Dubai concede from Qatar World Cup 2022

A yacht, which can be hired to view the World Cup as it sails through Dubai, is docked in Dubai Harbor on November 1, 2022, ahead of the FIFA World Cup 2022 football tournament in Qatar. Photo by Giuseppe CACACE/AFP) (Photo by GIUSEPPE CACACE/AFP via Getty Images)

Giuseppe Cacace | AFP | Getty Images

DUBAI, United Arab Emirates — Qatar isn’t the only country experiencing a massive tourism boom thanks to hosting the 2022 World Cup.

Neighboring United Arab Emirates will also benefit from the wave, with the glittering commercial capital of Dubai expected to see an additional 1 million visitors over the course of the football tournament, according to Dubai Sports Council.

Dubai Airports CEO Paul Griffiths in August called Dubai “the most important gateway” to the World Cup and predicted it would see more tourists than Qatar itself.

And the city pulls out all the stops, using its reputation as a hypermodern city, more liberal and developed than Qatar, and promoting the extravagant tourist attractions for which it has developed a reputation.

Dubai is known for over-the-top and offbeat experiences – like its indoor desert ski slope complex, the world’s deepest artificial plunge pool, the world’s tallest building and the largest Ferris wheel. Special World Cup experiences have now been added while also taking advantage of the fact that Qatar, a tiny country of 3 million people, is struggling to accommodate all of its expected tourists and many of them will instead choose to attend the games in to stay overnight in Dubai.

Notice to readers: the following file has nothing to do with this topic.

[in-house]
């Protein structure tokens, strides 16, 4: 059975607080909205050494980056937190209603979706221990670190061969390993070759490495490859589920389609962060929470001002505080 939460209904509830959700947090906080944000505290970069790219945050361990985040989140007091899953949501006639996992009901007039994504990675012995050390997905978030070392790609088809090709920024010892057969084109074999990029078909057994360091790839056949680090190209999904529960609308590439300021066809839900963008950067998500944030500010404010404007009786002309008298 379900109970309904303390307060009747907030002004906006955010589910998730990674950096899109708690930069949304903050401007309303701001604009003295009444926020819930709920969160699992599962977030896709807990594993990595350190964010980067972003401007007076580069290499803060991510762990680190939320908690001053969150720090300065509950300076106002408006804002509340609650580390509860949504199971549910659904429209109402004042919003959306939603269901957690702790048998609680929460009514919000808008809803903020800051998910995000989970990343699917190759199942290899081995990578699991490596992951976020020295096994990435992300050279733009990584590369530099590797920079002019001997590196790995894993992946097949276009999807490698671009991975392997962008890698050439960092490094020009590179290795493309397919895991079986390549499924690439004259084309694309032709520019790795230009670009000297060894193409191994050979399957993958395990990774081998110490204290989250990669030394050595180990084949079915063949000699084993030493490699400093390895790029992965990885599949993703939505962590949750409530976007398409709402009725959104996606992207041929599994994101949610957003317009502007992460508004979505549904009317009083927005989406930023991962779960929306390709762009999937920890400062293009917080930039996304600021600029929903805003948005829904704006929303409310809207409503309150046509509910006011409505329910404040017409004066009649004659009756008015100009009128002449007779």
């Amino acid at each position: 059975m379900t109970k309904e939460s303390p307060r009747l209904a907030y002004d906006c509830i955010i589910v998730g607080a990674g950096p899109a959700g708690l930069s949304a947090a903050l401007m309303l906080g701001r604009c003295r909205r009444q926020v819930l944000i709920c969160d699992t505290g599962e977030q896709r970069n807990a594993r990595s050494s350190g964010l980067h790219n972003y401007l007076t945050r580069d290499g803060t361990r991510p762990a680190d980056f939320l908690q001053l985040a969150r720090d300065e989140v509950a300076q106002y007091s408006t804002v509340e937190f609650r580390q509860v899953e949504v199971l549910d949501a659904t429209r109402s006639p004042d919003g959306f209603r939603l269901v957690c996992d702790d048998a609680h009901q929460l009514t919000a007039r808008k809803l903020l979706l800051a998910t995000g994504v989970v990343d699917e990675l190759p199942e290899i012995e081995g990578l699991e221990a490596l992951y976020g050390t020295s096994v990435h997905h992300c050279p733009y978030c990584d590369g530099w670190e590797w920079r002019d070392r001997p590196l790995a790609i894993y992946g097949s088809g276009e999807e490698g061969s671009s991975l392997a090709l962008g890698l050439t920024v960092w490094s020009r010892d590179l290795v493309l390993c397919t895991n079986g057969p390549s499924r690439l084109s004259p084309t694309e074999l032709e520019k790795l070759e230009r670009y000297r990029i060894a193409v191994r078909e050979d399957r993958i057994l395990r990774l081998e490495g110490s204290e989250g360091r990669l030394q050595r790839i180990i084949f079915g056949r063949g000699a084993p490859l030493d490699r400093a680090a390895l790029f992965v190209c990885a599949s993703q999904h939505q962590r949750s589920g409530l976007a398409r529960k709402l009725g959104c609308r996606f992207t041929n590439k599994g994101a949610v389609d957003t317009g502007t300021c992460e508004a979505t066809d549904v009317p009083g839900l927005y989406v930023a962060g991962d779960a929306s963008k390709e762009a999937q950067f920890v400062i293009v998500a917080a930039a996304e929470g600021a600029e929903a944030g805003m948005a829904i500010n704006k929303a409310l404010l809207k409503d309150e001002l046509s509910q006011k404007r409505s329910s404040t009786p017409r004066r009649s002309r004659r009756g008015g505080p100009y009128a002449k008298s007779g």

Getty Images | A general view of the West Bay Area ahead of the FIFA World Cup Qatar 2022 on November 18, 2022 in Doha, Qatar.

Getty Images | Francois Nel

This was made possible by Match Day Air Shuttles, operated by Qatar Airlines and Dubai-based low-cost airline FlyDubai, allowing travelers to book same-day return flights from Dubai or nearby Oman to attend a game to participate in Qatar Return in less than 24 hours.

“Dubai is just an hour’s flight from Qatar and is a well-known destination for travelers from around the world,” Taufiq Rahim, a research fellow at the Mohammed bin Rashid School of Government, told CNBC. “Its tourist infrastructure and uncomplicated entry requirements make it a convenient starting point for World Cup fans.”

According to Cushman & Wakefield Qatar, Qatar is expected to have delivered a total of 45,000 hotel rooms by early November, with tournament accommodation “bolstered by cruise ships, camping facilities, apartments and villas.” Dubai, on the other hand, has more than 140,000 hotel rooms as a city, according to hotel data company STR.

43 fan zones for watching matches have been set up across the UAE’s various emirates, with some of the largest – such as Budweiser’s official BudX fan zone in Dubai Port – being large enough to host 10,000 fans a day, with matches played on huge 3,552 square foot screens will be broadcast . Dubai’s artificial palm archipelago even has a football-themed hotel where the most dedicated supporters can stay while they’re shuttled back and forth to Doha for the daily games.

A general view of downtown in Dubai, United Arab Emirates, December 08, 2021.

Satish Kumar | Reuters

A gaming experience worth $20,000 a night